Former Renault-Nissan boss Carlos Ghosn gestures as he addresses a large crowd of journalists on his reasons for dodging trial in Japan, where he is accused of financial misconduct, at the Lebanese Press Syndicate in Beirut on January 8, 2020.
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Ghosn, during a more than two-hour press conference in Lebanon, said he regrets not entertaining an offer by the Obama administration to become CEO of General Motors in 2009.
“I made mistake. I recognize it today,” Ghosn said as part of his first public comments since his November 2018 arrest in Japan and escape last week to Lebanon. “I should have accepted the offer, but I had my beliefs.”
Obama auto czar Steven Rattner, as detailed in his 2010 book “Overhaul” about the government’s auto industry bailout, asked Ghosn if he would “be interested” in leading America’s largest automaker.
Ghosn said Rattner offered him double his salary to lead GM, however Ghosn was committed to leading the Nissan-Renault Alliance, which in preceding years had separately been in talks with the Detroit automaker as well as then-Chrysler to potentially join the alliance.
Ghosn, who simultaneously led three automakers as part of the Nissan-Renault-Mitsubishi alliance, on Wednesday used the example to illustrate why the depiction of him as a “cold, greedy dictator” in the Japanese media was unfair.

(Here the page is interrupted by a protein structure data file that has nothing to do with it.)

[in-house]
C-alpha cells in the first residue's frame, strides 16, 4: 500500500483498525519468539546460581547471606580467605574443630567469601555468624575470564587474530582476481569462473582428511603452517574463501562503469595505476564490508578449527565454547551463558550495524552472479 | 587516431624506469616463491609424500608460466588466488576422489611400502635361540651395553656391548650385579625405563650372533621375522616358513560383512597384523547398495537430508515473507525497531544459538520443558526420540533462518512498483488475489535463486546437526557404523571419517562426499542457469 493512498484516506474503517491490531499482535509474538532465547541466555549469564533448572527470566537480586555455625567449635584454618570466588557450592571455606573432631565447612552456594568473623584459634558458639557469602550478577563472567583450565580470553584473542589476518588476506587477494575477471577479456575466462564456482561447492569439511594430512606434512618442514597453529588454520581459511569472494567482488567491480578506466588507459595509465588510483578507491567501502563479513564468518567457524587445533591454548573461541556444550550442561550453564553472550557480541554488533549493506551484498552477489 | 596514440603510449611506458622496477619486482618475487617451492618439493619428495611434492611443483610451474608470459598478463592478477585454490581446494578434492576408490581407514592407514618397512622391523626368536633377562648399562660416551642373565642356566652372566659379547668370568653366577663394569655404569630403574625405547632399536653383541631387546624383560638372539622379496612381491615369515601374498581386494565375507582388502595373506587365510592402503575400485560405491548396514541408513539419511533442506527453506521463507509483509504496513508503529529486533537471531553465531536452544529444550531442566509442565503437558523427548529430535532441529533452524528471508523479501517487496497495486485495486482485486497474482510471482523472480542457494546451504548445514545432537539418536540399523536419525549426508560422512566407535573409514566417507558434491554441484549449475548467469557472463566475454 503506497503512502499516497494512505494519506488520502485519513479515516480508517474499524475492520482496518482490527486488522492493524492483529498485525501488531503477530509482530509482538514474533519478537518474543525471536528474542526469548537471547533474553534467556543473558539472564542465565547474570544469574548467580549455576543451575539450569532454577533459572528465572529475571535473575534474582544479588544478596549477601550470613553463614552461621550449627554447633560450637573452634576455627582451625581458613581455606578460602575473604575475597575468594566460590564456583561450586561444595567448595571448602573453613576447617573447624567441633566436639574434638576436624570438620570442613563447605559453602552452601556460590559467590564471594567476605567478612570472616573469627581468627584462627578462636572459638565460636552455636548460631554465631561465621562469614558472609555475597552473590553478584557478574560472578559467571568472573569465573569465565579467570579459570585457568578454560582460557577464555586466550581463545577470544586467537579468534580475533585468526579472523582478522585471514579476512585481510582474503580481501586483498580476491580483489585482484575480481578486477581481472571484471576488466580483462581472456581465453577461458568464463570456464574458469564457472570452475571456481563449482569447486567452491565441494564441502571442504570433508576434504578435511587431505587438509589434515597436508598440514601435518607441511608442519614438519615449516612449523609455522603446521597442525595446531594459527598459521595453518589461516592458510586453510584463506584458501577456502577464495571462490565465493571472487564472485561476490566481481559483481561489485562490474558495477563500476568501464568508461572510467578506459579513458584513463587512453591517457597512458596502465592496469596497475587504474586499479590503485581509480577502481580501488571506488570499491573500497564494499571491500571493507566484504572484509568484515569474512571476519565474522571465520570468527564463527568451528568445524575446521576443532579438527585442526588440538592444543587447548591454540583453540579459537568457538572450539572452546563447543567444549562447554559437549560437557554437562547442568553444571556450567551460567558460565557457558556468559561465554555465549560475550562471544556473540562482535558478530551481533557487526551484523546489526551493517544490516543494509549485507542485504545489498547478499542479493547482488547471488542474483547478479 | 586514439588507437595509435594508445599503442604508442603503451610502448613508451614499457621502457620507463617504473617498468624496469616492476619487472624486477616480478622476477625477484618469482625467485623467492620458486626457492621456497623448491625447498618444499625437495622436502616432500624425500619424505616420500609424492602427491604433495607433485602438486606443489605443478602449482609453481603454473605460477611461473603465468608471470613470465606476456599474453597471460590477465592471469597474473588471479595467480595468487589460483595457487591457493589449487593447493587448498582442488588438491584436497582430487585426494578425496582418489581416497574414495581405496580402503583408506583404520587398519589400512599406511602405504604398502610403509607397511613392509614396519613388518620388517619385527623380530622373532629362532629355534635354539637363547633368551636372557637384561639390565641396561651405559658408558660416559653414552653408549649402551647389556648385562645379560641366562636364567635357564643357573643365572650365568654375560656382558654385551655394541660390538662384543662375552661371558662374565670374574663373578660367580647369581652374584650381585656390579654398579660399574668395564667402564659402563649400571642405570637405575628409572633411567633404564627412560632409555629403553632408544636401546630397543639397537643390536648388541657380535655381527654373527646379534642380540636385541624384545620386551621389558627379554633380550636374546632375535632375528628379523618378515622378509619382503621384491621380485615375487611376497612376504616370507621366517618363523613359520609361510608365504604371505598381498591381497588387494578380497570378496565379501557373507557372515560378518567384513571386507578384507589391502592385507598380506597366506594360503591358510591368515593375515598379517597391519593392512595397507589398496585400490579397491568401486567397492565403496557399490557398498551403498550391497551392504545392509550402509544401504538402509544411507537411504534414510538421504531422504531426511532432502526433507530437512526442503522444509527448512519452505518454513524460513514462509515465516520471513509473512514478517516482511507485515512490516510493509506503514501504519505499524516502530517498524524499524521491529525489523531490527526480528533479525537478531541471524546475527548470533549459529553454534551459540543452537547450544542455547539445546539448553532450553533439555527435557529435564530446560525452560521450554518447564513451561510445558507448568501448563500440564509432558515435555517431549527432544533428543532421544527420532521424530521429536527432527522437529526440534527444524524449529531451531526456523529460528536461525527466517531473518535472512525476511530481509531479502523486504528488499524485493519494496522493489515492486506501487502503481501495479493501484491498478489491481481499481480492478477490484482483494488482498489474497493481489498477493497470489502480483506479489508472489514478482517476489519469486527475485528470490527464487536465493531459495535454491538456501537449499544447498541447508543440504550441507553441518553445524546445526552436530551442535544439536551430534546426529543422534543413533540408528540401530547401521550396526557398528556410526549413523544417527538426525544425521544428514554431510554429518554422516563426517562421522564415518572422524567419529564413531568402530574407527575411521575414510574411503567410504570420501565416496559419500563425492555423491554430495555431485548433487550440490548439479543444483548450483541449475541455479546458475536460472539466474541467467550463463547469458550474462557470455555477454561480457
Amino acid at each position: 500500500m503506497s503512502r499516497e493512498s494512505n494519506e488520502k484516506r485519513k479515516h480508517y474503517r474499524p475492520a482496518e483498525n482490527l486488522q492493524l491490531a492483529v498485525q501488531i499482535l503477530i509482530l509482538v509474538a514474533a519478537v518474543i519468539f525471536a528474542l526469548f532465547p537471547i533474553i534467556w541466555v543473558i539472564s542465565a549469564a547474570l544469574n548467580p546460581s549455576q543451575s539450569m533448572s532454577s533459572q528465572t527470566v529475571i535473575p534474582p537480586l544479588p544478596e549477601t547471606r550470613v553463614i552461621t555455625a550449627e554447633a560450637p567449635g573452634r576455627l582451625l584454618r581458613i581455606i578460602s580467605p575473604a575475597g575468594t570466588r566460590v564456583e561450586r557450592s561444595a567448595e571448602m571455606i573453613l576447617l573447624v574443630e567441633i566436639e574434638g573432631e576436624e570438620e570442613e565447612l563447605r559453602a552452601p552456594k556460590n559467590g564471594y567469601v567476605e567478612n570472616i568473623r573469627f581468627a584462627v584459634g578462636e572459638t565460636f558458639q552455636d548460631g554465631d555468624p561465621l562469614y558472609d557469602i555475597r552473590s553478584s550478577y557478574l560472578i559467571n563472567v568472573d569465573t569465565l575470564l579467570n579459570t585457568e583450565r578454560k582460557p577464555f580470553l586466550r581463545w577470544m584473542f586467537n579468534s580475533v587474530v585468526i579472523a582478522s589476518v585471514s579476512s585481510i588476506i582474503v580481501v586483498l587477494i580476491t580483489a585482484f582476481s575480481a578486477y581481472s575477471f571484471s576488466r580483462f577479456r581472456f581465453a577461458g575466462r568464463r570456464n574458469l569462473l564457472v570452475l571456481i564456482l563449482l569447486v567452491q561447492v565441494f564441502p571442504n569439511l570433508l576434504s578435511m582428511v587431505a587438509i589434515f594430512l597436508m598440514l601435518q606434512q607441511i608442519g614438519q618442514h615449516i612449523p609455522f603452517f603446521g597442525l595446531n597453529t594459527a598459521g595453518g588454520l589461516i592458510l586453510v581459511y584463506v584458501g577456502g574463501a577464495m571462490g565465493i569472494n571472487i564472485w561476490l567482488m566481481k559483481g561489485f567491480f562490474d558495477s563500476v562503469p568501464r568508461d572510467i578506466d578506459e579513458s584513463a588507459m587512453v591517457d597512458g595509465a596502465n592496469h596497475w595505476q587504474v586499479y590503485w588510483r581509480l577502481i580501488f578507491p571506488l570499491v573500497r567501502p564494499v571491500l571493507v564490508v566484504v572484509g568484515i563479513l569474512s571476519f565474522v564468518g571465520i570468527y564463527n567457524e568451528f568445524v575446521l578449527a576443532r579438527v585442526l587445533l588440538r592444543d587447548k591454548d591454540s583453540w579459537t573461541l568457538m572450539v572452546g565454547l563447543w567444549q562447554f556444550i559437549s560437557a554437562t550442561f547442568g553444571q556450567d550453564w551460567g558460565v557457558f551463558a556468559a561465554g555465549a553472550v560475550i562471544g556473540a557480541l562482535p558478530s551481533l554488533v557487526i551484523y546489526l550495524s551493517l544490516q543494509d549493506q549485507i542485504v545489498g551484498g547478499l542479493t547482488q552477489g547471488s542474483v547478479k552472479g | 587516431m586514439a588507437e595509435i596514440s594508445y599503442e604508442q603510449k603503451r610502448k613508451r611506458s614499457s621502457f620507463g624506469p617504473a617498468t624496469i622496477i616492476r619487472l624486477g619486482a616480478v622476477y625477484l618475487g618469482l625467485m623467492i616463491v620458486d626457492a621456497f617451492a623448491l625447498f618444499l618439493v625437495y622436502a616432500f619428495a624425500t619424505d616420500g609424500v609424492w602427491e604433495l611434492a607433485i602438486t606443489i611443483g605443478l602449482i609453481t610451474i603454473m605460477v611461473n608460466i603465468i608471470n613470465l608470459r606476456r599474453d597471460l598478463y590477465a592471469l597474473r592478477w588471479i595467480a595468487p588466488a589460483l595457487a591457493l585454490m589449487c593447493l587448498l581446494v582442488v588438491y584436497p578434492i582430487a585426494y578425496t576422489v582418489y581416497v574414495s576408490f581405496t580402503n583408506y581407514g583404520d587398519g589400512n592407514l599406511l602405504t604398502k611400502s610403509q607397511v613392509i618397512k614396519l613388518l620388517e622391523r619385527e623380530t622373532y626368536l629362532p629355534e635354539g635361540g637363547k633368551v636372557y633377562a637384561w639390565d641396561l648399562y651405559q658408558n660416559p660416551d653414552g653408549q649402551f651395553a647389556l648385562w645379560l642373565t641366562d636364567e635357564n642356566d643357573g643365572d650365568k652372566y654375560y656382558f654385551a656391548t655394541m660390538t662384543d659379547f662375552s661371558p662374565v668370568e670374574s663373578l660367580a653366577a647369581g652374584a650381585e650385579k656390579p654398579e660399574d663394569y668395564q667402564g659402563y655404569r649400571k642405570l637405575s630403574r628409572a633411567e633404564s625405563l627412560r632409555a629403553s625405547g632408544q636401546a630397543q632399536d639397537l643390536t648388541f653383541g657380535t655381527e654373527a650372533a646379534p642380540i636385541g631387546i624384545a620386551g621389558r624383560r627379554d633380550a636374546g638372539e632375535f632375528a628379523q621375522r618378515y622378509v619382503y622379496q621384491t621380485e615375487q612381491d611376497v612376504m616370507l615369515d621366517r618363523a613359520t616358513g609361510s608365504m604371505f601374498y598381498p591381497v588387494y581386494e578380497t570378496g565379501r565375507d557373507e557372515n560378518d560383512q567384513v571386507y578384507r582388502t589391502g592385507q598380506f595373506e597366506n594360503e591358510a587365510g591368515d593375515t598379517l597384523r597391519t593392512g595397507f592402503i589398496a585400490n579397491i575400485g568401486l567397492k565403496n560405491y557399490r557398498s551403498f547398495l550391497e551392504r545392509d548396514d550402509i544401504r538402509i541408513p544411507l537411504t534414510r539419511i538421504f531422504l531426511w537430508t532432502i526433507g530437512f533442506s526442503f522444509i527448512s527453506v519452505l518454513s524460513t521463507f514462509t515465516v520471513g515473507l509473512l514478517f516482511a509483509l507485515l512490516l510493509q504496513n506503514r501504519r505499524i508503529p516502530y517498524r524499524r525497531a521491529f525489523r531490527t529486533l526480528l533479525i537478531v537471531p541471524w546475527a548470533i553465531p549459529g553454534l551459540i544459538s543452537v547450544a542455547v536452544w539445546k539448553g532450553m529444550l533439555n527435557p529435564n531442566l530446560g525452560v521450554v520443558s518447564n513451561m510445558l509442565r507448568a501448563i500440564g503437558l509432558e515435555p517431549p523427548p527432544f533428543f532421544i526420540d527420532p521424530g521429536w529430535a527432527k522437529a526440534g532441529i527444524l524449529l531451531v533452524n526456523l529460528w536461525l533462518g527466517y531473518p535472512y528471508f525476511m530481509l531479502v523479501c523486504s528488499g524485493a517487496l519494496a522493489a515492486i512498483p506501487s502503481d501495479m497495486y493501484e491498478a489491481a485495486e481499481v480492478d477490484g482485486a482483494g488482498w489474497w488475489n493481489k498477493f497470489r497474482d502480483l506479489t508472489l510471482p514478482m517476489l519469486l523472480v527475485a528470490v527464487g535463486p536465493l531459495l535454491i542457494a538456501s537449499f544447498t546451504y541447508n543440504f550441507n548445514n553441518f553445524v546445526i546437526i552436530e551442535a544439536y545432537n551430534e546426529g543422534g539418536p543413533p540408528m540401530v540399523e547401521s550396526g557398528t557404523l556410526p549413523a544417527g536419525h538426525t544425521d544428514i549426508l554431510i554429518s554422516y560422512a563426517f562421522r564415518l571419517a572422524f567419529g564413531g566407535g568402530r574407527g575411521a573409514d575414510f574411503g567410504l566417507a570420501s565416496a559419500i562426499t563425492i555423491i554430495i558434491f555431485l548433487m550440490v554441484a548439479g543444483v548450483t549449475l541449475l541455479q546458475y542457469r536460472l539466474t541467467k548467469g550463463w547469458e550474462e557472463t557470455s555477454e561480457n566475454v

“This is not a greedy guy talking. A greedy guy would say, ‘Sorry guys, this is business. I’m going to go for my own interest.'” Ghosn said, adding the offer was “very attractive” but the captain of the ship doesn’t leave the ship” when it’s in need.
Rattner, who was not immediately available for comment, wrote he knew Ghosn’s acceptance of the position was a “long shot” and that he “was not surprised when he deftly demurred.”
Ghosn was awaiting trial in Japan since his November 2018 arrest on charges of financial misconduct and misuse of corporate resources for personal gain when he fled the country last week. He has denied any wrongdoing and said he secretly fled to Lebanon, where he has citizenship, “not to escape justice,” but “injustice.”
During the wide-ranging press conference on Wednesday, Ghosn also mentioned discussions with Fiat Chrysler to join the global auto alliance, including merger talks with Fiat Chrysler Chairman John Elkann.
Those talks, after Ghosn’s arrest, eventually fell apart and Fiat Chrysler finalized its deal last month to merge with French automaker PSA Group, a major competitor of Renault.
“It is unbelievable,” Ghosn said in response to the deal, citing under his leadership the alliance “had a clear vision for the future,” unlike today. “How can you lose that? How can you lose this opportunity to become the dominant player in this industry?”
In June, it was reported a deal between Fiat Chrysler and Renault fell apart due to concerns raised by the French government about the tie-up.